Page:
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Thread: His Dark Materials (Golden Compass Trilogy)

  1. #1

    Thumbs up His Dark Materials (Golden Compass Trilogy)

    I remember seeing the movie The Golden Compass twice when it came out. It's messages about Christian ideology and portrayal of familiars and witches really grabbed my attention. I just recently read the book trilogy it came from- His Dark Materials- and I have to say that never has a book so affected my worldviews and religious beliefs as a Wiccan. Is there anyone else here who read the series who has thoughts on it? I'd post my own (I'd LOVE to), but I want to know that other people here have read it too. Personally, I think it should be required reading for neo-Pagans.

  2. #2


    I didn't think the movie expressed any ideas all that well.

    Maybe I should read the books.

  3. #3


    I've watched the movie once since reading the books. I've noticed that they did extremely well what Lord of the Rings did- don't leave out any seminal details- important lines, important happenings, etc. The problem therein was that to cram everything into the movie that they did, they needed to excise a lot of the information behind why things are the way they are. They also stopped the movie about 60 pages short of the end of the book.

    In the book, it's explained that no one ever, for any reason, touches another person's dæmon. Ever. So then when someone does grab Lyra's dæmon by force at Bolvanger, it means a hell of a lot. In the movie, they never explain that people don't touch other people's dæmons, so when someone grabs Pantalaimon, you're just like, Oh. Ok. And they get a lot deeper into the research being done at Bolvanger as well.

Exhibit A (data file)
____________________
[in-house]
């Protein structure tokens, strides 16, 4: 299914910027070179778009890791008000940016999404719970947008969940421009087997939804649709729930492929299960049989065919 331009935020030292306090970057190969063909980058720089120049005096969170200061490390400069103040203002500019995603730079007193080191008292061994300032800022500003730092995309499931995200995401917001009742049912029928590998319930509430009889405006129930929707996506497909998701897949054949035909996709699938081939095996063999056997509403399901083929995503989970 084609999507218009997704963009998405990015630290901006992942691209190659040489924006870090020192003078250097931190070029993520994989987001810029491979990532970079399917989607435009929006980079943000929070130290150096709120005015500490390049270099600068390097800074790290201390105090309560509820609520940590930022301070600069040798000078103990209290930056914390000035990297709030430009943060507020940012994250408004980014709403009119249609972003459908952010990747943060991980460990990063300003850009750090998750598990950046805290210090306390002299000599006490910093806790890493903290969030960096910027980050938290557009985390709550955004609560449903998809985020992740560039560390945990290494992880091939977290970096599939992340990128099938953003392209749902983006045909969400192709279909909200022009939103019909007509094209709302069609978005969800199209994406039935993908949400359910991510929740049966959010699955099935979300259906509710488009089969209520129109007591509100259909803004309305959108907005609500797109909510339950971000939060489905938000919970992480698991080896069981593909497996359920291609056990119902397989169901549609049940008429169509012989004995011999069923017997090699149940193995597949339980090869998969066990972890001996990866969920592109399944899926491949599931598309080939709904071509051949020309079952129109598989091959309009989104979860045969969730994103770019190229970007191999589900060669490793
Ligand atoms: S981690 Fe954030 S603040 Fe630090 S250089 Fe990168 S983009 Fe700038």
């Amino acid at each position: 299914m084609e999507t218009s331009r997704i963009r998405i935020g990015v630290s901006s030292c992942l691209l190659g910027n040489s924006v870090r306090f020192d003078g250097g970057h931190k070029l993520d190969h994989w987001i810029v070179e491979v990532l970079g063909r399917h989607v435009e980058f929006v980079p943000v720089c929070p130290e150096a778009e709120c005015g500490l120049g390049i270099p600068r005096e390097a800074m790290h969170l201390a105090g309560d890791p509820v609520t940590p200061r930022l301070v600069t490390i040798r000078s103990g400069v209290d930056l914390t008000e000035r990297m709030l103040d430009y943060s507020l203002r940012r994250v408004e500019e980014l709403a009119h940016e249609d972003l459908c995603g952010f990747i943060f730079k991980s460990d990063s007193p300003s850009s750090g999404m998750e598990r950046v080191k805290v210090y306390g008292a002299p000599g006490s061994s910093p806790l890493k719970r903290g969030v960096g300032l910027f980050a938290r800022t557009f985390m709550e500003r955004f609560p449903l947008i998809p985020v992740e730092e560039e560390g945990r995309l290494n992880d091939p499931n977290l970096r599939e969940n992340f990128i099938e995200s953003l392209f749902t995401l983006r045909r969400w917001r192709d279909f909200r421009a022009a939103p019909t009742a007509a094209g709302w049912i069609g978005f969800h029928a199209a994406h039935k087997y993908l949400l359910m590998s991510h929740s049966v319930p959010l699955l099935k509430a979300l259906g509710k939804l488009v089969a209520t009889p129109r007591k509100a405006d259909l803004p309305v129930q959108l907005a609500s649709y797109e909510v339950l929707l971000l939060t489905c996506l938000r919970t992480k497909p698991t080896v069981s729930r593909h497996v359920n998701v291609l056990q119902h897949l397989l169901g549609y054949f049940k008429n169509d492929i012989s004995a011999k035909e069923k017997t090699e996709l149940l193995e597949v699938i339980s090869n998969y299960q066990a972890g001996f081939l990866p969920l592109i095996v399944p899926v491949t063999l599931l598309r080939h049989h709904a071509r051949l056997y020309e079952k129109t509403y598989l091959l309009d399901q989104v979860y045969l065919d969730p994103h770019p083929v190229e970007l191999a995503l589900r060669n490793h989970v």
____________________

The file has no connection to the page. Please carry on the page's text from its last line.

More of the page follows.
That's one example among, many, many important "why" details in the books that never made it to the movie.

  4. #4


    I hate the Golden Compass movie. The ice camp fight went on way too long, leading me to believe they were playing up the action side of the story too much. Iorek urged Lyra to "Come back!" while she crossed the ice bridge into the institution; in the book, the ice bridge leads her to Lord Asriel's balloon, and Iorek is urging her forward. Iorek came off more as a quirky outcast than the proud warrior purist that he is (he was the only one with enough moral resolve to deny Iofur's human-oriented leadership.) But the biggest offender would have to be Lyra. Yes, Lyra, in the book an extremely fierce and skilled adventurer; in the movie, a precocious liar happily ferried through the plot by the graces of the adults around her.